Loving a rescue can teach one to forgive the humans in one’s life - including oneself.
Two weeks ago, I was sitting with my dad and mama Gloria (“step-mother” is not in my vocabulary) and the Compensation and Pension Officer who was interviewing my dad about his combat experience during World War II.
As my dad told of how he saw his commanding officer eviscerated by an exploding 88mm mortar a few feet away from him in that fox hole at the Battle of the Bulge, I felt an explosion in my own head and heart.
Suddenly, it all made sense. Dad’s drinking. His bombastic temper. The dismissing of people - including me - who disappointed him. What had remained locked in the attic of dad’s psyche for 70 years came pouring out with the ferocity of a thousand revelations. My dad’s every word unleashed a torrent of empathy from places within me I never knew existed.
For decades I felt oh so superior to my dad in my abilities to comfort and nurture. Then, I became father to Louie, a troubled Boston-terrier-Boxer mix who developed inexplicable fear-biting behaviors several months after we had adopted him. Our love, training and behavioral interventions were not enough to turn Louie around. With aching hearts, my wife and me surrendered Louie back to the agency from where we adopted him.
Louie ultimately found a new home on a ranch in Orange County, but my home would not be the same again. I cried for months over the loss of Louie and seethed with resentment toward myself as an inadequate pet parent.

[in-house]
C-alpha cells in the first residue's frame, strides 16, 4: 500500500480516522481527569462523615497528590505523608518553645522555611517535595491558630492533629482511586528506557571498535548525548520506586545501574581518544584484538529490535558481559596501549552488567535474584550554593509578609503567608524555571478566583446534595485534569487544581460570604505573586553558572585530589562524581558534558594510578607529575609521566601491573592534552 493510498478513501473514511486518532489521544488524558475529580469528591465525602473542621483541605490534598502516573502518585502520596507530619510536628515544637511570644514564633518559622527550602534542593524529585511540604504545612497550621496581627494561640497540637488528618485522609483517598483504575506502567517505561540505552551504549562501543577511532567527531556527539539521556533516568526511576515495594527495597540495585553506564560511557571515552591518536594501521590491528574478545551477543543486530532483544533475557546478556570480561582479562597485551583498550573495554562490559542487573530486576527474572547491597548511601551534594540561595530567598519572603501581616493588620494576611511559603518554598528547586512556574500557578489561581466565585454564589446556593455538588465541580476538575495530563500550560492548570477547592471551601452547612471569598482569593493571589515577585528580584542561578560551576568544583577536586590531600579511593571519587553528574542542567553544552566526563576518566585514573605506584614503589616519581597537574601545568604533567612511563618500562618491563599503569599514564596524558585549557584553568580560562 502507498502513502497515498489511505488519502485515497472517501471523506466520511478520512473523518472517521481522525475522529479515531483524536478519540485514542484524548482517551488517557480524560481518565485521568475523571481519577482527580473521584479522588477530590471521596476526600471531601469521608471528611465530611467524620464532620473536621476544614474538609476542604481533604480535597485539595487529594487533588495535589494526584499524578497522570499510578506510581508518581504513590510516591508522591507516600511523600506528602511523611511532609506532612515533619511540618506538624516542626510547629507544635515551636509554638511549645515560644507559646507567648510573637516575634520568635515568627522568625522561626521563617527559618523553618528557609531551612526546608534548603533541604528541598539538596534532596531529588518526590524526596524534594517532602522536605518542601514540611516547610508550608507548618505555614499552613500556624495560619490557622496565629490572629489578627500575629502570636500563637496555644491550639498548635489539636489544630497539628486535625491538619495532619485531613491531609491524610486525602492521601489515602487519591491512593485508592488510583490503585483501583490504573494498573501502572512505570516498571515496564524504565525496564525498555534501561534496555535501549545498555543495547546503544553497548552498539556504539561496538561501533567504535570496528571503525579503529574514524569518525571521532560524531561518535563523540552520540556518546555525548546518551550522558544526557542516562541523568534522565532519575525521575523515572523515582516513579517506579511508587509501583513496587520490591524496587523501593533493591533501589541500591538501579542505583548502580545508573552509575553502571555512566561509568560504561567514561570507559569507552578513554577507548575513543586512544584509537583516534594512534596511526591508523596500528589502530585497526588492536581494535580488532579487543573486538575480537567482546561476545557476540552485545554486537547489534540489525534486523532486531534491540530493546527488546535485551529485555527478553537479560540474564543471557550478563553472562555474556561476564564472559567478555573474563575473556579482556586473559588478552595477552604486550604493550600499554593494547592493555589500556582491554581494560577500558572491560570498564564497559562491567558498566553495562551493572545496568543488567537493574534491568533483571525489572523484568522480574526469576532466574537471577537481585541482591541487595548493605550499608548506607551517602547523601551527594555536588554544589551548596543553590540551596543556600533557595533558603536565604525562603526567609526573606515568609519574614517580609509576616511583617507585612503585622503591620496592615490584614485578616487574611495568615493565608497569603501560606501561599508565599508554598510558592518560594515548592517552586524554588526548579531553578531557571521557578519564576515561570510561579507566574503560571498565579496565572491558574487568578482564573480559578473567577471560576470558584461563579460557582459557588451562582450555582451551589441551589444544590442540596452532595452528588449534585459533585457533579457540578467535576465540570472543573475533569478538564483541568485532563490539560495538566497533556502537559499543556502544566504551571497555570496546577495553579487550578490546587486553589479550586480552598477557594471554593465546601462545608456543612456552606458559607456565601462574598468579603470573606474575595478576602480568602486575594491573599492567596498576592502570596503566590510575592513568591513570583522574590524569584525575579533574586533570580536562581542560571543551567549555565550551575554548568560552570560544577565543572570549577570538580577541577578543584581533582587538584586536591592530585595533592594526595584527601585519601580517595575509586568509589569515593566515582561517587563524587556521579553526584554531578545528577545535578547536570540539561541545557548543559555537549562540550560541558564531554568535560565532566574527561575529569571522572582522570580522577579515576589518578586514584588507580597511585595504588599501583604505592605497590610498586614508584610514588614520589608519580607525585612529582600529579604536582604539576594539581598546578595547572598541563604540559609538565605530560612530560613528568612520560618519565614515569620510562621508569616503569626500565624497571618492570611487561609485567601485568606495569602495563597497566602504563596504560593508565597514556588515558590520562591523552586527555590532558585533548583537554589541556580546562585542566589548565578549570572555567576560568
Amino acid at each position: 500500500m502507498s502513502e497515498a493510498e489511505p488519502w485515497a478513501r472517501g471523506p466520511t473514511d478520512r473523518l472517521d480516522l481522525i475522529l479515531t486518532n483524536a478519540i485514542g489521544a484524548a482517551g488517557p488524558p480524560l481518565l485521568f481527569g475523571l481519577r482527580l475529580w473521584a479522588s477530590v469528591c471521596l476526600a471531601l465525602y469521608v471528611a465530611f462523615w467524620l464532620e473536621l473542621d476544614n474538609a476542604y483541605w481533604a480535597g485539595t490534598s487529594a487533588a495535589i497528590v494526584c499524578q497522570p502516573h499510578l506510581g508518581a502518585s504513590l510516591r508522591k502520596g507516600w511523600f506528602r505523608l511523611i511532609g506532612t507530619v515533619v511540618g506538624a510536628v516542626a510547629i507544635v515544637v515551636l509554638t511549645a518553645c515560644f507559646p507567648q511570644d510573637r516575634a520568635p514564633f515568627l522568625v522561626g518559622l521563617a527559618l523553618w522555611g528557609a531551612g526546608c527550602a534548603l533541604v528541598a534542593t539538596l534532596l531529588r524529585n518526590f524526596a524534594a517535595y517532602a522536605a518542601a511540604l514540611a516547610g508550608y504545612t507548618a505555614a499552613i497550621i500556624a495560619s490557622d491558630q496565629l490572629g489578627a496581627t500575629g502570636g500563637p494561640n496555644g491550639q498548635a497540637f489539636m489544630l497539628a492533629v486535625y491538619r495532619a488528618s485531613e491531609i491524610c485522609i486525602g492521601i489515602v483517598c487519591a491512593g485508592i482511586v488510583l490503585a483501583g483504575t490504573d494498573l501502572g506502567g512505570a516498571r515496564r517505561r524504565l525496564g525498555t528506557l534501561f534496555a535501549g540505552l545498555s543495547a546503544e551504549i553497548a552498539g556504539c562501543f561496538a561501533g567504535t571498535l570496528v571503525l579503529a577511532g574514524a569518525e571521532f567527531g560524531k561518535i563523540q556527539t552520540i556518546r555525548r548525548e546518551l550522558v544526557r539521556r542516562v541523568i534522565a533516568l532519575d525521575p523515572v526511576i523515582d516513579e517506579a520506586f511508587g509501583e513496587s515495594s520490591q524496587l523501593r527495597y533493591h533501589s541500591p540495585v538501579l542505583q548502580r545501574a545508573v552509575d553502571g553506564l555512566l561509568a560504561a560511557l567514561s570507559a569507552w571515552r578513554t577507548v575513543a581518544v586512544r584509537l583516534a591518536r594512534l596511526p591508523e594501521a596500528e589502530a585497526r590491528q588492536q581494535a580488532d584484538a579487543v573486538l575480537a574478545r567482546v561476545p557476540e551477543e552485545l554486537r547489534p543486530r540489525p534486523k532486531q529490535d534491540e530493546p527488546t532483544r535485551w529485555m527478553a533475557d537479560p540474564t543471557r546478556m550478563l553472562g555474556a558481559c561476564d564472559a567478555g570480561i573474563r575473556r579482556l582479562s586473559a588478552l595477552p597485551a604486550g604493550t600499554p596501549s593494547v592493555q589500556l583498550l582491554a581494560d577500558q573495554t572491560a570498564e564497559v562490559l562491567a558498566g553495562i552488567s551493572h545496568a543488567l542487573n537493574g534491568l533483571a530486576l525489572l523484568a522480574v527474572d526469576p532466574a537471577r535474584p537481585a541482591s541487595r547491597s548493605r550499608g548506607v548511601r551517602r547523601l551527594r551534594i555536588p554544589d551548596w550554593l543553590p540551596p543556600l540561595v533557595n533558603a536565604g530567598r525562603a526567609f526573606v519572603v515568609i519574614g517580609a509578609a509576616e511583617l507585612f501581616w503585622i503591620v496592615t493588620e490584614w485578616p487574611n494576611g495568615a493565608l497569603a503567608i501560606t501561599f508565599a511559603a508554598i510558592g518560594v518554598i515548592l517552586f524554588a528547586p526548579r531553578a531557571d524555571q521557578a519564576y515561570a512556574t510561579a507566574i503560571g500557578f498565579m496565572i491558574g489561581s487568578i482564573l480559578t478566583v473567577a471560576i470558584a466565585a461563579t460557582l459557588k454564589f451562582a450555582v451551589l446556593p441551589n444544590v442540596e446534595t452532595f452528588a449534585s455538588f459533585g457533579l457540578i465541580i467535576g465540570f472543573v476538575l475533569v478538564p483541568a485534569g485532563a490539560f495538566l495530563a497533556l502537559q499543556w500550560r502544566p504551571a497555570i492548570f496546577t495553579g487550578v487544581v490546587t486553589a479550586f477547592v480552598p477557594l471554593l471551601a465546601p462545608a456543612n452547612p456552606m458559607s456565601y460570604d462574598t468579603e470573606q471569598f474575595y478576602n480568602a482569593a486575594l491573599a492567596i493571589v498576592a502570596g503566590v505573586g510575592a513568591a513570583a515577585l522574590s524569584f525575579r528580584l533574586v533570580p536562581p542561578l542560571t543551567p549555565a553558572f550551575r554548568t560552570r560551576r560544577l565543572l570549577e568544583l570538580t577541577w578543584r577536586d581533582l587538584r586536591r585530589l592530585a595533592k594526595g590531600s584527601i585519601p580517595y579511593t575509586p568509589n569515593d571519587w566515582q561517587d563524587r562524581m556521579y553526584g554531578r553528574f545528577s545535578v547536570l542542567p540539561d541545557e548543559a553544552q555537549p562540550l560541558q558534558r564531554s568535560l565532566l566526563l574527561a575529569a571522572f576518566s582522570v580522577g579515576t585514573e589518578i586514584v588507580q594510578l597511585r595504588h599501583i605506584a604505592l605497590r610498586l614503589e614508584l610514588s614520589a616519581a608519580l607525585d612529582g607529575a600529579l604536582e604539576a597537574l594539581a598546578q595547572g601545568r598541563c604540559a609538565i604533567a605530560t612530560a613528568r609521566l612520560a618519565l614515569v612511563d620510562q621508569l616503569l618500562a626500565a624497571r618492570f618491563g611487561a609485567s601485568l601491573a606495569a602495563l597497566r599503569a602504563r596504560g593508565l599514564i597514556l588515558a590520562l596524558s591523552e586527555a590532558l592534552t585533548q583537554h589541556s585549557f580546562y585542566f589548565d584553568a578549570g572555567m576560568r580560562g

I thought I’d processed these feelings sufficiently through therapy and journaling to enable my wife and me to adopt once again. Lilly, the Boston terrier, has been nothing short of a joy, though she arrived with her own set of challenges. Louie mistrusted tall, bent-over men. Lilly flew into hysterics upon meeting new dogs. With both Louie and Lilly, my temper has been challenged. Honestly, I have not always reacted like the paragon of patience I imagined myself to be.
During my moments of exasperation toward my fur-kids, I hadn’t thought for a second that I was acting toward them as my dad had toward me when I performed at less than my best. Then, I was privileged enough to have a window into my dad’s life that, until that interview, he’d kept firmly shuddered.
Looking through that window, I saw two men, each harboring their own agenda of self-loathing for what more they could have done so that others may have lived - or lived better than they had. Both my dad and me have done - and are doing - the best we can given who we were and what we had then, and who we are and what we have now.
Were it not for Louie and Lilly, my own attic window may have never been opened.
For the “son” that is gone and the “daughter” that remains, I owe the deepest gratitude this holiday season - and every day of my life.